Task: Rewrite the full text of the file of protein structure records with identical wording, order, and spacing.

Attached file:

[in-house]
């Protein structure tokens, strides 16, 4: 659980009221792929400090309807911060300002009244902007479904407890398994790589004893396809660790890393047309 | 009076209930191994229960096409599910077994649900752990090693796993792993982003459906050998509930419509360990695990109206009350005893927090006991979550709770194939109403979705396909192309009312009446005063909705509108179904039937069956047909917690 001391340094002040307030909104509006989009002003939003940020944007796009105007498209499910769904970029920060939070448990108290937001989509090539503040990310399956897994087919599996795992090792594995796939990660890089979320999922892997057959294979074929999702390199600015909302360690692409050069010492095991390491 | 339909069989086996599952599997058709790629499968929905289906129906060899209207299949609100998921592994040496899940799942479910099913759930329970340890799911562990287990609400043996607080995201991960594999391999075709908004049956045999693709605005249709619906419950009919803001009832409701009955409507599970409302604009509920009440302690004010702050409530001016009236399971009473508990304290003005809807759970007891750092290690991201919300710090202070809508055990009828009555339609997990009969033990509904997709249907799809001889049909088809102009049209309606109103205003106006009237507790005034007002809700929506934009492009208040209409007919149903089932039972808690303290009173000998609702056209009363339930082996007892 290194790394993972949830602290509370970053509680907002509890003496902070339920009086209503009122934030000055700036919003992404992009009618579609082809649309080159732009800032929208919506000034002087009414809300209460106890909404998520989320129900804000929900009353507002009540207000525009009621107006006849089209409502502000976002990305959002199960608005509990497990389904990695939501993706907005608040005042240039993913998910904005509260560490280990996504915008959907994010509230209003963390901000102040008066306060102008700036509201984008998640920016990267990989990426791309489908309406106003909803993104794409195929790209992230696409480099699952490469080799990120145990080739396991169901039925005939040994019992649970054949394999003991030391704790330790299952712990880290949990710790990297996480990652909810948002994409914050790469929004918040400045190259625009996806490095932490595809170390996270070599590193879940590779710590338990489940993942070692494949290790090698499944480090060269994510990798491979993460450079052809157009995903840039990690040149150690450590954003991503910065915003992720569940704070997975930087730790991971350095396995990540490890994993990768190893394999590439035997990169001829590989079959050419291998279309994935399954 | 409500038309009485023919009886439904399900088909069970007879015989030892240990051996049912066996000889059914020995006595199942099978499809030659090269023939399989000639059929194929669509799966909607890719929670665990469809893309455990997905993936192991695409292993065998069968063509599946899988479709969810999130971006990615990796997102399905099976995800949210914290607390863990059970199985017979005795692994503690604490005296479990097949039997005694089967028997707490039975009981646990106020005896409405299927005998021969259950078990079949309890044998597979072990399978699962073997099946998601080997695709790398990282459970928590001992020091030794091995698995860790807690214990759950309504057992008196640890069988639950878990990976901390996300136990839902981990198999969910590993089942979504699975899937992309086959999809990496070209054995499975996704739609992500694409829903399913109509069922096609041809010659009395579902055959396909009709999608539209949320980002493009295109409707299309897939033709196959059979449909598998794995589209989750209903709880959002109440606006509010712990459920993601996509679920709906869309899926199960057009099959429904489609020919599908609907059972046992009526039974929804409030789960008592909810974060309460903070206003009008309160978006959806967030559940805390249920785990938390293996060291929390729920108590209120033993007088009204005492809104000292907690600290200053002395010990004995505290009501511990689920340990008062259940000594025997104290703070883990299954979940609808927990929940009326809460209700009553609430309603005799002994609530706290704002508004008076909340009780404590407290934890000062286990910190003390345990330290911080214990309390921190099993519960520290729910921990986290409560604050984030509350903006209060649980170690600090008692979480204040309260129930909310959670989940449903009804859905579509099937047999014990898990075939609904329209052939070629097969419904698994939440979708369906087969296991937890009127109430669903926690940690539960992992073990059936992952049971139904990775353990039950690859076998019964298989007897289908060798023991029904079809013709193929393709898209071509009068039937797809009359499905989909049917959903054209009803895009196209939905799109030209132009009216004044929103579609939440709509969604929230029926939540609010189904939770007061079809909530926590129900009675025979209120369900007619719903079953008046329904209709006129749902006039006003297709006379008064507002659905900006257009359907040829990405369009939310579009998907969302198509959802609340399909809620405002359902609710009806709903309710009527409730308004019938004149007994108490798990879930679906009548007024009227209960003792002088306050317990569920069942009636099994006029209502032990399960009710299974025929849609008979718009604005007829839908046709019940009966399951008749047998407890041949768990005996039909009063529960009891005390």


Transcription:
[in-house]
């Protein structure tokens, strides 16, 4: 659980009221792929400090309807911060300002009244902007479904407890398994790589004893396809660790890393047309 | 009076209930191994229960096409599910077994649900752990090693796993792993982003459906050998509930419509360990695990109206009350005893927090006991979550709770194939109403979705396909192309009312009446005063909705509108179904039937069956047909917690 001391340094002040307030909104509006989009002003939003940020944007796009105007498209499910769904970029920060939070448990108290937001989509090539503040990310399956897994087919599996795992090792594995796939990660890089979320999922892997057959294979074929999702390199600015909302360690692409050069010492095991390491 | 339909069989086996599952599997058709790629499968929905289906129906060899209207299949609100998921592994040496899940799942479910099913759930329970340890799911562990287990609400043996607080995201991960594999391999075709908004049956045999693709605005249709619906419950009919803001009832409701009955409507599970409302604009509920009440302690004010702050409530001016009236399971009473508990304290003005809807759970007891750092290690991201919300710090202070809508055990009828009555339609997990009969033990509904997709249907799809001889049909088809102009049209309606109103205003106006009237507790005034007002809700929506934009492009208040209409007919149903089932039972808690303290009173000998609702056209009363339930082996007892 290194790394993972949830602290509370970053509680907002509890003496902070339920009086209503009122934030000055700036919003992404992009009618579609082809649309080159732009800032929208919506000034002087009414809300209460106890909404998520989320129900804000929900009353507002009540207000525009009621107006006849089209409502502000976002990305959002199960608005509990497990389904990695939501993706907005608040005042240039993913998910904005509260560490280990996504915008959907994010509230209003963390901000102040008066306060102008700036509201984008998640920016990267990989990426791309489908309406106003909803993104794409195929790209992230696409480099699952490469080799990120145990080739396991169901039925005939040994019992649970054949394999003991030391704790330790299952712990880290949990710790990297996480990652909810948002994409914050790469929004918040400045190259625009996806490095932490595809170390996270070599590193879940590779710590338990489940993942070692494949290790090698499944480090060269994510990798491979993460450079052809157009995903840039990690040149150690450590954003991503910065915003992720569940704070997975930087730790991971350095396995990540490890994993990768190893394999590439035997990169001829590989079959050419291998279309994935399954 | 409500038309009485023919009886439904399900088909069970007879015989030892240990051996049912066996000889059914020995006595199942099978499809030659090269023939399989000639059929194929669509799966909607890719929670665990469809893309455990997905993936192991695409292993065998069968063509599946899988479709969810999130971006990615990796997102399905099976995800949210914290607390863990059970199985017979005795692994503690604490005296479990097949039997005694089967028997707490039975009981646990106020005896409405299927005998021969259950078990079949309890044998597979072990399978699962073997099946998601080997695709790398990282459970928590001992020091030794091995698995860790807690214990759950309504057992008196640890069988639950878990990976901390996300136990839902981990198999969910590993089942979504699975899937992309086959999809990496070209054995499975996704739609992500694409829903399913109509069922096609041809010659009395579902055959396909009709999608539209949320980002493009295109409707299309897939033709196959059979449909598998794995589209989750209903709880959002109440606006509010712990459920993601996509679920709906869309899926199960057009099959429904489609020919599908609907059972046992009526039974929804409030789960008592909810974060309460903070206003009008309160978006959806967030559940805390249920785990938390293996060291929390729920108590209120033993007088009204005492809104000292907690600290200053002395010990004995505290009501511990689920340990008062259940000594025997104290703070883990299954979940609808927990929940009326809460209700009553609430309603005799002994609530706290704002508004008076909340009780404590407290934890000062286990910190003390345990330290911080214990309390921190099993519960520290729910921990986290409560604050984030509350903006209060649980170690600090008692979480204040309260129930909310959670989940449903009804859905579509099937047999014990898990075939609904329209052939070629097969419904698994939440979708369906087969296991937890009127109430669903926690940690539960992992073990059936992952049971139904990775353990039950690859076998019964298989007897289908060798023991029904079809013709193929393709898209071509009068039937797809009359499905989909049917959903054209009803895009196209939905799109030209132009009216004044929103579609939440709509969604929230029926939540609010189904939770007061079809909530926590129900009675025979209120369900007619719903079953008046329904209709006129749902006039006003297709006379008064507002659905900006257009359907040829990405369009939310579009998907969302198509959802609340399909809620405002359902609710009806709903309710009527409730308004019938004149007994108490798990879930679906009548007024009227209960003792002088306050317990569920069942009636099994006029209502032990399960009710299974025929849609008979718009604005007829839908046709019940009966399951008749047998407890041949768990005996039909009063529960009891005390």